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Published on May 30, 2012
In 1973, Dr. Robert Spitzer led the charge to successfully have homosexuality removed from the American Psychiatric Association's Diagnostic and Statistical Manual (DSM), which is its list of mental disorders. This was a major victory and remains one the gay movement's signature achievements.
Given his stature and key role in declassifying gay people as sick, it was quite a surprise when Dr. Spitzer published a non-peer reviewed 2001 study in the prestigious Archives of Sexual Behavior that claimed some "highly motivated" gay people could become straight through prayer and therapy. The study said that some gay people could reach their "heterosexual potential."
When he announced his work at the 2001 APA meeting in New Orleans, it created a media sensation. An Associated Press story called his findings "explosive."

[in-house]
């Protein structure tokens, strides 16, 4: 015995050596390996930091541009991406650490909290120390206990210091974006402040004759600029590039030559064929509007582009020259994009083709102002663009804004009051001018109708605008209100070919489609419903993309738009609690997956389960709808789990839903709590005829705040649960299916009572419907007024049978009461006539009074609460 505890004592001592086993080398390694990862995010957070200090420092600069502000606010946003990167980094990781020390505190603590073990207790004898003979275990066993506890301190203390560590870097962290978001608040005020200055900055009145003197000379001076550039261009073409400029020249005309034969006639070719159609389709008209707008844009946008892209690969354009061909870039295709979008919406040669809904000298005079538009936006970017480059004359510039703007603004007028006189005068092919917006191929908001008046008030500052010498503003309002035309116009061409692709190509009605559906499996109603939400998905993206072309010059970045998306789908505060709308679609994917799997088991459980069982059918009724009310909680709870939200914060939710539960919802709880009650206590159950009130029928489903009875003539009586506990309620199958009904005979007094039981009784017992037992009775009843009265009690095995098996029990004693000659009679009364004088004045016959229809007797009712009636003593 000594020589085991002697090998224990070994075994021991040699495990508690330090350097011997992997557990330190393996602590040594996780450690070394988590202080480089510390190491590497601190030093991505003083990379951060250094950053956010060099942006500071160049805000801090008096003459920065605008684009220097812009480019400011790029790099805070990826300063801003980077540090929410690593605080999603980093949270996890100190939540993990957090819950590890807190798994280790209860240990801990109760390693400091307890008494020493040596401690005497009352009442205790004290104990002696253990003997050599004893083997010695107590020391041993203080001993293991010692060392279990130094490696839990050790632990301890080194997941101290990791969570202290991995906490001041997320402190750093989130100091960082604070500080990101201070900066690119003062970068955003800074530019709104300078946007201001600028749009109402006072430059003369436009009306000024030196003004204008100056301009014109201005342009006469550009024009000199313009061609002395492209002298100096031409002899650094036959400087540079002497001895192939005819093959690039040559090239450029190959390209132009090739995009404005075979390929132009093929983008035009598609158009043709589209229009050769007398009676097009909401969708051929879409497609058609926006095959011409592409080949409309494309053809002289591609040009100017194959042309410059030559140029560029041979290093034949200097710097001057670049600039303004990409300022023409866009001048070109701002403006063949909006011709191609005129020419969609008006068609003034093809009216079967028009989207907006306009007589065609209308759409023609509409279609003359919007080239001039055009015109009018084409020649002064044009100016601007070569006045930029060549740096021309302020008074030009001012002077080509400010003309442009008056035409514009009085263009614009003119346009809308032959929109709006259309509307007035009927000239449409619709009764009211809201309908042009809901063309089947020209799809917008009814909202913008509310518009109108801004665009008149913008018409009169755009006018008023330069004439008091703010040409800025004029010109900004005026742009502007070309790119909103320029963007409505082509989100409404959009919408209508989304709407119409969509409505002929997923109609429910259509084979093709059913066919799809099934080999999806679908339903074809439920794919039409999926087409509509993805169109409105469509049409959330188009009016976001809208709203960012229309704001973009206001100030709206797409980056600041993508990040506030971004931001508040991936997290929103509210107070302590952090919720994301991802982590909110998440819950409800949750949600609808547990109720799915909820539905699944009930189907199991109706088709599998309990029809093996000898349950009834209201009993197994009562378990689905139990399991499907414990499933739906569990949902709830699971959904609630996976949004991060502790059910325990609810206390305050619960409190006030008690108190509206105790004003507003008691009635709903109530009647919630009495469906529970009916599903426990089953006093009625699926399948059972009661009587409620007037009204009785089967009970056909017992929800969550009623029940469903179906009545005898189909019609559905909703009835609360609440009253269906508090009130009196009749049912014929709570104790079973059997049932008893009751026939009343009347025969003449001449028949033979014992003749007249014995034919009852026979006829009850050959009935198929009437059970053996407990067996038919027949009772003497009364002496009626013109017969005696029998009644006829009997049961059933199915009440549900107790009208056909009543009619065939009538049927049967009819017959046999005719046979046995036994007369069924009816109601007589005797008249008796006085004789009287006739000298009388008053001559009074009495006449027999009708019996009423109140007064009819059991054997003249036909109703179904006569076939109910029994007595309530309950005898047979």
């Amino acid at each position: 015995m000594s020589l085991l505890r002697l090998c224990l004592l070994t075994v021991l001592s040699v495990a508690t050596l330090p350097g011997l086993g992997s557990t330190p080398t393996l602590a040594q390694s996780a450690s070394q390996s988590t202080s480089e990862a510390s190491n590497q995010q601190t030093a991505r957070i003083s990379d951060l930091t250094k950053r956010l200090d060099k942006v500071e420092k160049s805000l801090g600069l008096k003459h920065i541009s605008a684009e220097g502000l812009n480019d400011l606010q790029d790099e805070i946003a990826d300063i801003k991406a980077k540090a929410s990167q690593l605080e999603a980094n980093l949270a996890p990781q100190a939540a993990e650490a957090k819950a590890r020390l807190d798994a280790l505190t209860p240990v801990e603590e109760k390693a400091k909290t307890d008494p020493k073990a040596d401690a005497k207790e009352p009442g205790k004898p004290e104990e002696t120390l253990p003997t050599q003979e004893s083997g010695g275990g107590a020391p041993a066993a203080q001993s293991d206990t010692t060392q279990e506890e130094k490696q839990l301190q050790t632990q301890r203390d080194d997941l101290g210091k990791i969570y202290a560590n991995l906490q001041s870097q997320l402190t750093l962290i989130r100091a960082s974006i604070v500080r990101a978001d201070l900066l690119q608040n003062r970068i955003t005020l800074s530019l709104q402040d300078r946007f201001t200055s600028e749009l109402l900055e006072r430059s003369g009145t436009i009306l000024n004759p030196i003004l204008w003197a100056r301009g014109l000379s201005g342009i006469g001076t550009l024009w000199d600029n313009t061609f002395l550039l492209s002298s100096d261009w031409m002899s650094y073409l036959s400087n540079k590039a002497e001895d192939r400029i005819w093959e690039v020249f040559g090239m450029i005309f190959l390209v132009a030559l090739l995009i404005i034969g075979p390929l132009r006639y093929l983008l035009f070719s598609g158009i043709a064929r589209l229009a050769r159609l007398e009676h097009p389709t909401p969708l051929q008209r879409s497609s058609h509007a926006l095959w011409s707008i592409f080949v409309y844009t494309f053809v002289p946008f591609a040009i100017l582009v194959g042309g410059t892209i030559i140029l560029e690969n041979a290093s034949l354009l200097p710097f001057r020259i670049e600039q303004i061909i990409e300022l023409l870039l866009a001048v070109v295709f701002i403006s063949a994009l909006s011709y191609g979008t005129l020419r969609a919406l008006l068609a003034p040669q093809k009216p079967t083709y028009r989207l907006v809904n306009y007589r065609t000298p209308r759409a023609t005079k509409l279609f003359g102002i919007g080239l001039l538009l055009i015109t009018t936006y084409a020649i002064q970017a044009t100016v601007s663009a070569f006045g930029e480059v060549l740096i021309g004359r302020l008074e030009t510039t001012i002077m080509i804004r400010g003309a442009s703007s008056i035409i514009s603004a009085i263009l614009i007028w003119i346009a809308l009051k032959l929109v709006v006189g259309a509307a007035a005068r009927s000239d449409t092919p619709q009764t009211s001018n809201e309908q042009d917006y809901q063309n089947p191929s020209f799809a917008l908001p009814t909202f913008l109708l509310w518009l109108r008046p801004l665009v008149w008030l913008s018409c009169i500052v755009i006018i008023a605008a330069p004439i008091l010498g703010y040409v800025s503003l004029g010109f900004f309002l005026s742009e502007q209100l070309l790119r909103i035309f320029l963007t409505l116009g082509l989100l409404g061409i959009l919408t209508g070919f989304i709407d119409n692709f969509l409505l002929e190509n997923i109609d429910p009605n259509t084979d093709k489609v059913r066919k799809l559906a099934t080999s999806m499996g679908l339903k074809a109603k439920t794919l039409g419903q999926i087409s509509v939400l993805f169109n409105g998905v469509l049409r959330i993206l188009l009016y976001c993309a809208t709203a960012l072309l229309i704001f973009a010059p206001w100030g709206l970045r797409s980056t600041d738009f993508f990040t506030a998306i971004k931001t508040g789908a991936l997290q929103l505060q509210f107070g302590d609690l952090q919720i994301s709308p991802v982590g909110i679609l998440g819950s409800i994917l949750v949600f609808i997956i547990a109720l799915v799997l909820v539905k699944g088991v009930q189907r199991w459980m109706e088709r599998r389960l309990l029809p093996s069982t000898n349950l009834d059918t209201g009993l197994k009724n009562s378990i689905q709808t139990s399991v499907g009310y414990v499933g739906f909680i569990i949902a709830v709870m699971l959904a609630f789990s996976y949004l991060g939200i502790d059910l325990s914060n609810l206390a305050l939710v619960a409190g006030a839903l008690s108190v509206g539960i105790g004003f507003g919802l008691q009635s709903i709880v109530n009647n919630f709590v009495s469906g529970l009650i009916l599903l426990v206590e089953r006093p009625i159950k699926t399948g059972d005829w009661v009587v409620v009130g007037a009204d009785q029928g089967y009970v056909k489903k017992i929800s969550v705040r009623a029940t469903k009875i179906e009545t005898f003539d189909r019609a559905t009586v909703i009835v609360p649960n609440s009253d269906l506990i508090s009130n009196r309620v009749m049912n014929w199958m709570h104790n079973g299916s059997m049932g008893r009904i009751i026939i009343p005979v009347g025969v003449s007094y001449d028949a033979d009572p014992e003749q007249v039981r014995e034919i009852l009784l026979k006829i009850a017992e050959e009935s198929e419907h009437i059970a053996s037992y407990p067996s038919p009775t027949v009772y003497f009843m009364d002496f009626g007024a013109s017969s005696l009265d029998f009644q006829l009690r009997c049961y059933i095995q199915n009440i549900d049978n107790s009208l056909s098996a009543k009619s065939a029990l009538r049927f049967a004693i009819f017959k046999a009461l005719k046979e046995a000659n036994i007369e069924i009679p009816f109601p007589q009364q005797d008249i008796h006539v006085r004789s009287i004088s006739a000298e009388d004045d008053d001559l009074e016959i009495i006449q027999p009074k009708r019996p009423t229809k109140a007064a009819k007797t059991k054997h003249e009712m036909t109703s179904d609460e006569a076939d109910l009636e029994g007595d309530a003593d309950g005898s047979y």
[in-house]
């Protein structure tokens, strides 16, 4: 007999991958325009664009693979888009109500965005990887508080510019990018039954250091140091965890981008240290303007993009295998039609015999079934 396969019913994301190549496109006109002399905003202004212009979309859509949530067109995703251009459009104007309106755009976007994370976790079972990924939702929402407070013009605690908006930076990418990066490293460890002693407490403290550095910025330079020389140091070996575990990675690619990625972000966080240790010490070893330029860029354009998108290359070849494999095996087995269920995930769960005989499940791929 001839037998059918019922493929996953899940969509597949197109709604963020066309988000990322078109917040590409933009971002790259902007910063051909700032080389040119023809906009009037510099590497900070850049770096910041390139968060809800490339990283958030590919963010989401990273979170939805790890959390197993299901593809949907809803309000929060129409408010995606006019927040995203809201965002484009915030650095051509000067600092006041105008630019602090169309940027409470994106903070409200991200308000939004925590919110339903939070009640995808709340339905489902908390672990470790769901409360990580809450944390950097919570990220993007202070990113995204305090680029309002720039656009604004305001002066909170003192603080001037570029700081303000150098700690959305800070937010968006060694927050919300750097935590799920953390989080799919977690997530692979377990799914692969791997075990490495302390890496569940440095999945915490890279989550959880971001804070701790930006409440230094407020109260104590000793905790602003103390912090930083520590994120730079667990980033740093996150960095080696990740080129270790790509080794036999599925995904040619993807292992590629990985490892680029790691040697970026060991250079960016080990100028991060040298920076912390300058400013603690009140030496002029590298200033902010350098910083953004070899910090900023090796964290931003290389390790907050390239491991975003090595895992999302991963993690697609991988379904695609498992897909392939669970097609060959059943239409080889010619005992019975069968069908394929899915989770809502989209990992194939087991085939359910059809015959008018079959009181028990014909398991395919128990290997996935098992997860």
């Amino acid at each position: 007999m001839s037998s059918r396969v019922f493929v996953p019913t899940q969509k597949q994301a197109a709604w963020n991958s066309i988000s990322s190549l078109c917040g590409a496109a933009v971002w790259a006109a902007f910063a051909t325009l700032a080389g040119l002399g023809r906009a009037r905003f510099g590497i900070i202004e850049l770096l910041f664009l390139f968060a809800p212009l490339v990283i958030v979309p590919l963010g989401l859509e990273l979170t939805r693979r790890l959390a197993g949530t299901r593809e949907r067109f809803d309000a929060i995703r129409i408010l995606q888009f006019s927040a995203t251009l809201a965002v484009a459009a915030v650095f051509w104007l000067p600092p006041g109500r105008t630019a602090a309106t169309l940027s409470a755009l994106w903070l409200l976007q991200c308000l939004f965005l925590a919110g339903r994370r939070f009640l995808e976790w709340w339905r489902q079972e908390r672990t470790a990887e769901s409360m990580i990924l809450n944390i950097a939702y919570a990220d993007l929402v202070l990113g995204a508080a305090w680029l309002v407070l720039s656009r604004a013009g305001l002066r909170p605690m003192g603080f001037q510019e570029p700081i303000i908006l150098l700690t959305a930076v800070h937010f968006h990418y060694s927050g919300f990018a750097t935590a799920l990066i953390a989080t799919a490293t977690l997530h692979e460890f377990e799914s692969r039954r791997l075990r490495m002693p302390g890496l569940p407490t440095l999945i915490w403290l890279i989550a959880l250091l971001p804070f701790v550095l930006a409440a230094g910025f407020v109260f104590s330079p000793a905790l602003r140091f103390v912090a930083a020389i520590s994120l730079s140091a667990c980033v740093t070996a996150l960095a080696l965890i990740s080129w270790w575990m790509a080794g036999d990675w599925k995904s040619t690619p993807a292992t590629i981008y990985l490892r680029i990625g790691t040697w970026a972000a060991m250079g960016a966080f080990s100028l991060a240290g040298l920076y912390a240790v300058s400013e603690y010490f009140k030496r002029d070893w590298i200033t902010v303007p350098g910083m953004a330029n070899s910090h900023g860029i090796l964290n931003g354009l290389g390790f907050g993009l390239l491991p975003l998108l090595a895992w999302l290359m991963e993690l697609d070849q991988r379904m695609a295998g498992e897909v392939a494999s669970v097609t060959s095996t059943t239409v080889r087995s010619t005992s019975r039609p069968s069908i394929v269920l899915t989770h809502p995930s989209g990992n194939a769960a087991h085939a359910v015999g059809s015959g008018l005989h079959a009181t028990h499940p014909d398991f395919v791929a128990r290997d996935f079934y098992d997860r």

In 2012, Dr. Spitzer recanted in the American Prospect magazine. In a letter obtained by Truth Wins Out and sent to the Archives of Sexual Behavior, Dr. Spitzer asked that his study be retracted.
TWO went to Dr. Spitzer's home in Princeton, NJ and interviewed him. He not only repudiated his study, he also apologized to the LGBT community. He told anti-gay organizations -- such as NARTH, Focus on the Family, and the American College of Pediatricians to stop promoting his invalid study. He even told Parents and Friends of 'Ex-Gays' (PFOX) to take a video they have posted of Spitzer off their website.
With Dr. Spitzer's renunciation of his study, a crowning achievement in efforts to promote sexual conversion has been reduced to a crown of thorns. Now that Spitzer has revealed the truth, perhaps anti-gay and "ex-gay" organizations can begin to abandon the harmful practice of reparative therapy.